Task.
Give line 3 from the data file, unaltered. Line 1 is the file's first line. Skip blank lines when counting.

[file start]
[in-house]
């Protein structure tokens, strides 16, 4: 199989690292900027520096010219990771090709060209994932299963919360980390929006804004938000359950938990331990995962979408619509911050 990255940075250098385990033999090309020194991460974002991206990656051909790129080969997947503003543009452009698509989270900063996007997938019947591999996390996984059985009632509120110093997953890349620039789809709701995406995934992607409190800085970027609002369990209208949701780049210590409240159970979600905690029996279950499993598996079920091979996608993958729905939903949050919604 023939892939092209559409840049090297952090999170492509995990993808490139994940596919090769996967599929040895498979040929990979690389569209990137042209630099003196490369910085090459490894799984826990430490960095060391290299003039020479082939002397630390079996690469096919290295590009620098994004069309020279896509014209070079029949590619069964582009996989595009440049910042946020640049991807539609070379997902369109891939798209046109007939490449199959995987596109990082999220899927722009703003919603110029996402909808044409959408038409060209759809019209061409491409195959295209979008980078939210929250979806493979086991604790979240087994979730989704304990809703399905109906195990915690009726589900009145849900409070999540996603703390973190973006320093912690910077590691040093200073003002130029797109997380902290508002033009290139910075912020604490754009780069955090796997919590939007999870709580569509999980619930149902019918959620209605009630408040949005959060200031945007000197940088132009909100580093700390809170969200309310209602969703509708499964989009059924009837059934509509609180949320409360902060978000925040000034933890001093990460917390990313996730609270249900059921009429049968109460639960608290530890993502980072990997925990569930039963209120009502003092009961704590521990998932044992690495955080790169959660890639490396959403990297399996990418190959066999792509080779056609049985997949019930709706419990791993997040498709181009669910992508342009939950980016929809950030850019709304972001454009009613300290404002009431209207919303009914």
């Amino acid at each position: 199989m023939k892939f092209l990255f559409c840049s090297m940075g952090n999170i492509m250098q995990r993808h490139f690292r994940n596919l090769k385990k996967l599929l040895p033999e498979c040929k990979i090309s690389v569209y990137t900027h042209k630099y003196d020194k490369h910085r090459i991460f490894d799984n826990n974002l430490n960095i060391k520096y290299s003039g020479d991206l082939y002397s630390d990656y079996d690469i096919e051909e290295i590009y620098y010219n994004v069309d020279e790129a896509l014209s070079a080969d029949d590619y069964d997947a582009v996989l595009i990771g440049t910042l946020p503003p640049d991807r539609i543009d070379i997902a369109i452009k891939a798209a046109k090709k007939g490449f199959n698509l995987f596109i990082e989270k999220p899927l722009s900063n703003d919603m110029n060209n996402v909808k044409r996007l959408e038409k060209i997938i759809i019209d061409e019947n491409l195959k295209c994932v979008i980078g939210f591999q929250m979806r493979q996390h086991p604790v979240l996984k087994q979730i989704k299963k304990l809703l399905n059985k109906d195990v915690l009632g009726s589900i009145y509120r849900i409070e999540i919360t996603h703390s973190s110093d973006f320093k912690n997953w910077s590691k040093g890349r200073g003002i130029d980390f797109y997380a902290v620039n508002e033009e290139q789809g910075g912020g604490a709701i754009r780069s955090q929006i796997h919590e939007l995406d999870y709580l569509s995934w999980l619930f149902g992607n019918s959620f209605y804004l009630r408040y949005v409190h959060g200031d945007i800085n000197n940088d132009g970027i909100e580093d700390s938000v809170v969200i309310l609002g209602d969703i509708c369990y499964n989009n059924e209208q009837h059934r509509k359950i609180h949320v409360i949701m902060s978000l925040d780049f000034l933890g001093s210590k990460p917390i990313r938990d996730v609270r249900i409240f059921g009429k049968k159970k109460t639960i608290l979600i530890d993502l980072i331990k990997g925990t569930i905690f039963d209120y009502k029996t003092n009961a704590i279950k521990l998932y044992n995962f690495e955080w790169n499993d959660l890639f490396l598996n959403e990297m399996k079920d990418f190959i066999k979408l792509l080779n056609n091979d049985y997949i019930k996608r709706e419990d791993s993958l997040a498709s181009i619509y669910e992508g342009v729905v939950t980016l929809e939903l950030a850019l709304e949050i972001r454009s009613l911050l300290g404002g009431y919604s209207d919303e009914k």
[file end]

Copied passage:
């Amino acid at each position: 199989m023939k892939f092209l990255f559409c840049s090297m940075g952090n999170i492509m250098q995990r993808h490139f690292r994940n596919l090769k385990k996967l599929l040895p033999e498979c040929k990979i090309s690389v569209y990137t900027h042209k630099y003196d020194k490369h910085r090459i991460f490894d799984n826990n974002l430490n960095i060391k520096y290299s003039g020479d991206l082939y002397s630390d990656y079996d690469i096919e051909e290295i590009y620098y010219n994004v069309d020279e790129a896509l014209s070079a080969d029949d590619y069964d997947a582009v996989l595009i990771g440049t910042l946020p503003p640049d991807r539609i543009d070379i997902a369109i452009k891939a798209a046109k090709k007939g490449f199959n698509l995987f596109i990082e989270k999220p899927l722009s900063n703003d919603m110029n060209n996402v909808k044409r996007l959408e038409k060209i997938i759809i019209d061409e019947n491409l195959k295209c994932v979008i980078g939210f591999q929250m979806r493979q996390h086991p604790v979240l996984k087994q979730i989704k299963k304990l809703l399905n059985k109906d195990v915690l009632g009726s589900i009145y509120r849900i409070e999540i919360t996603h703390s973190s110093d973006f320093k912690n997953w910077s590691k040093g890349r200073g003002i130029d980390f797109y997380a902290v620039n508002e033009e290139q789809g910075g912020g604490a709701i754009r780069s955090q929006i796997h919590e939007l995406d999870y709580l569509s995934w999980l619930f149902g992607n019918s959620f209605y804004l009630r408040y949005v409190h959060g200031d945007i800085n000197n940088d132009g970027i909100e580093d700390s938000v809170v969200i309310l609002g209602d969703i509708c369990y499964n989009n059924e209208q009837h059934r509509k359950i609180h949320v409360i949701m902060s978000l925040d780049f000034l933890g001093s210590k990460p917390i990313r938990d996730v609270r249900i409240f059921g009429k049968k159970k109460t639960i608290l979600i530890d993502l980072i331990k990997g925990t569930i905690f039963d209120y009502k029996t003092n009961a704590i279950k521990l998932y044992n995962f690495e955080w790169n499993d959660l890639f490396l598996n959403e990297m399996k079920d990418f190959i066999k979408l792509l080779n056609n091979d049985y997949i019930k996608r709706e419990d791993s993958l997040a498709s181009i619509y669910e992508g342009v729905v939950t980016l929809e939903l950030a850019l709304e949050i972001r454009s009613l911050l300290g404002g009431y919604s209207d919303e009914k």